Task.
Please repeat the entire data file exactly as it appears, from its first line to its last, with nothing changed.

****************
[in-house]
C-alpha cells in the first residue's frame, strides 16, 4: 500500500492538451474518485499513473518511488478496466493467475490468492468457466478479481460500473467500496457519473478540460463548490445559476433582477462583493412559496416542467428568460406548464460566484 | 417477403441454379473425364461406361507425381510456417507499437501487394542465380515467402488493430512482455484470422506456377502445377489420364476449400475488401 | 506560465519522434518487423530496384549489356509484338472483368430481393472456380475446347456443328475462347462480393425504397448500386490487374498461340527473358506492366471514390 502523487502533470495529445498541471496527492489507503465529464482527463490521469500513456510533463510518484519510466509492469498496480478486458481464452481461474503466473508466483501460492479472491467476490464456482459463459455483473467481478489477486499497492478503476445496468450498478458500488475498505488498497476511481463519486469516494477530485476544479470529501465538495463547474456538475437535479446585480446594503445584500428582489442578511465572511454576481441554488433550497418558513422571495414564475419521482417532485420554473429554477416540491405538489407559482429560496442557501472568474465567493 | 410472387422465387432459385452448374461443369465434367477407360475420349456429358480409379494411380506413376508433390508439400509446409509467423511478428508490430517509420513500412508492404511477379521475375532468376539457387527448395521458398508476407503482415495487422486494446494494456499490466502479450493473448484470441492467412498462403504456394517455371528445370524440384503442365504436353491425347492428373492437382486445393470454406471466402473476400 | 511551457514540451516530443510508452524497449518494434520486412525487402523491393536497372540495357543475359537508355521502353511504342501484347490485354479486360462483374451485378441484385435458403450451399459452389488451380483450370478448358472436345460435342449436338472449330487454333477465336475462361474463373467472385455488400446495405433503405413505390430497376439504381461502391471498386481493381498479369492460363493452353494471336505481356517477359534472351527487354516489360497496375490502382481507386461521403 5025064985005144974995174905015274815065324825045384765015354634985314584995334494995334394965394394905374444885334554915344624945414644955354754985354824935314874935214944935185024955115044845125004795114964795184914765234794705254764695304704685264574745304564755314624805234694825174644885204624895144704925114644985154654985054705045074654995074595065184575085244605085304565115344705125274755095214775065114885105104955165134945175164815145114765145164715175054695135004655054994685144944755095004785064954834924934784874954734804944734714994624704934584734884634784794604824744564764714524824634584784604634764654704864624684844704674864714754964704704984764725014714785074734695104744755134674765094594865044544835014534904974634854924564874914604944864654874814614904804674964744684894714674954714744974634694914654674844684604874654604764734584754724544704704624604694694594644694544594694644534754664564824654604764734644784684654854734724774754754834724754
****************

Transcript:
[in-house]
C-alpha cells in the first residue's frame, strides 16, 4: 500500500492538451474518485499513473518511488478496466493467475490468492468457466478479481460500473467500496457519473478540460463548490445559476433582477462583493412559496416542467428568460406548464460566484 | 417477403441454379473425364461406361507425381510456417507499437501487394542465380515467402488493430512482455484470422506456377502445377489420364476449400475488401 | 506560465519522434518487423530496384549489356509484338472483368430481393472456380475446347456443328475462347462480393425504397448500386490487374498461340527473358506492366471514390 502523487502533470495529445498541471496527492489507503465529464482527463490521469500513456510533463510518484519510466509492469498496480478486458481464452481461474503466473508466483501460492479472491467476490464456482459463459455483473467481478489477486499497492478503476445496468450498478458500488475498505488498497476511481463519486469516494477530485476544479470529501465538495463547474456538475437535479446585480446594503445584500428582489442578511465572511454576481441554488433550497418558513422571495414564475419521482417532485420554473429554477416540491405538489407559482429560496442557501472568474465567493 | 410472387422465387432459385452448374461443369465434367477407360475420349456429358480409379494411380506413376508433390508439400509446409509467423511478428508490430517509420513500412508492404511477379521475375532468376539457387527448395521458398508476407503482415495487422486494446494494456499490466502479450493473448484470441492467412498462403504456394517455371528445370524440384503442365504436353491425347492428373492437382486445393470454406471466402473476400 | 511551457514540451516530443510508452524497449518494434520486412525487402523491393536497372540495357543475359537508355521502353511504342501484347490485354479486360462483374451485378441484385435458403450451399459452389488451380483450370478448358472436345460435342449436338472449330487454333477465336475462361474463373467472385455488400446495405433503405413505390430497376439504381461502391471498386481493381498479369492460363493452353494471336505481356517477359534472351527487354516489360497496375490502382481507386461521403 5025064985005144974995174905015274815065324825045384765015354634985314584995334494995334394965394394905374444885334554915344624945414644955354754985354824935314874935214944935185024955115044845125004795114964795184914765234794705254764695304704685264574745304564755314624805234694825174644885204624895144704925114644985154654985054705045074654995074595065184575085244605085304565115344705125274755095214775065114885105104955165134945175164815145114765145164715175054695135004655054994685144944755095004785064954834924934784874954734804944734714994624704934584734884634784794604824744564764714524824634584784604634764654704864624684844704674864714754964704704984764725014714785074734695104744755134674765094594865044544835014534904974634854924564874914604944864654874814614904804674964744684894714674954714744974634694914654674844684604874654604764734584754724544704704624604694694594644694544594694644534754664564824654604764734644784684654854734724774754754834724754